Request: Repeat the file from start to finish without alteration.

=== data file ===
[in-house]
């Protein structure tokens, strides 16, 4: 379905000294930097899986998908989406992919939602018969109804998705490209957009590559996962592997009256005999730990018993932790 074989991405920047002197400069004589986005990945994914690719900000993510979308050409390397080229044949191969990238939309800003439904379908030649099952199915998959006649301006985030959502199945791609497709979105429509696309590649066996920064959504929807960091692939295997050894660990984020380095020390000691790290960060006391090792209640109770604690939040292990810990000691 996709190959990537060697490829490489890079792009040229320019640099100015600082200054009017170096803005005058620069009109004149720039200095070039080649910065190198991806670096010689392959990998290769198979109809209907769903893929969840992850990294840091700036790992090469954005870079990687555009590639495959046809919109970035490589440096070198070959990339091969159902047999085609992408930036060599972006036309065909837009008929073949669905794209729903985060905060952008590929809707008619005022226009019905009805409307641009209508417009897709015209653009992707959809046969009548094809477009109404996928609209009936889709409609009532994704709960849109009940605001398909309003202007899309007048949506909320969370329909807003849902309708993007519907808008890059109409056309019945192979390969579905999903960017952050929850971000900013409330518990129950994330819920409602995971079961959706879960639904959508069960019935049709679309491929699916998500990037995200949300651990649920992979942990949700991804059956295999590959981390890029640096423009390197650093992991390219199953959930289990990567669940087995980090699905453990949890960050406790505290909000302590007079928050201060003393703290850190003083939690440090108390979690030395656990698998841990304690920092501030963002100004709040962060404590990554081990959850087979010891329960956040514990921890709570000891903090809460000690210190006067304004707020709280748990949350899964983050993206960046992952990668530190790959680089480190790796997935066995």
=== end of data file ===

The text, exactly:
[in-house]
């Protein structure tokens, strides 16, 4: 379905000294930097899986998908989406992919939602018969109804998705490209957009590559996962592997009256005999730990018993932790 074989991405920047002197400069004589986005990945994914690719900000993510979308050409390397080229044949191969990238939309800003439904379908030649099952199915998959006649301006985030959502199945791609497709979105429509696309590649066996920064959504929807960091692939295997050894660990984020380095020390000691790290960060006391090792209640109770604690939040292990810990000691 996709190959990537060697490829490489890079792009040229320019640099100015600082200054009017170096803005005058620069009109004149720039200095070039080649910065190198991806670096010689392959990998290769198979109809209907769903893929969840992850990294840091700036790992090469954005870079990687555009590639495959046809919109970035490589440096070198070959990339091969159902047999085609992408930036060599972006036309065909837009008929073949669905794209729903985060905060952008590929809707008619005022226009019905009805409307641009209508417009897709015209653009992707959809046969009548094809477009109404996928609209009936889709409609009532994704709960849109009940605001398909309003202007899309007048949506909320969370329909807003849902309708993007519907808008890059109409056309019945192979390969579905999903960017952050929850971000900013409330518990129950994330819920409602995971079961959706879960639904959508069960019935049709679309491929699916998500990037995200949300651990649920992979942990949700991804059956295999590959981390890029640096423009390197650093992991390219199953959930289990990567669940087995980090699905453990949890960050406790505290909000302590007079928050201060003393703290850190003083939690440090108390979690030395656990698998841990304690920092501030963002100004709040962060404590990554081990959850087979010891329960956040514990921890709570000891903090809460000690210190006067304004707020709280748990949350899964983050993206960046992952990668530190790959680089480190790796997935066995």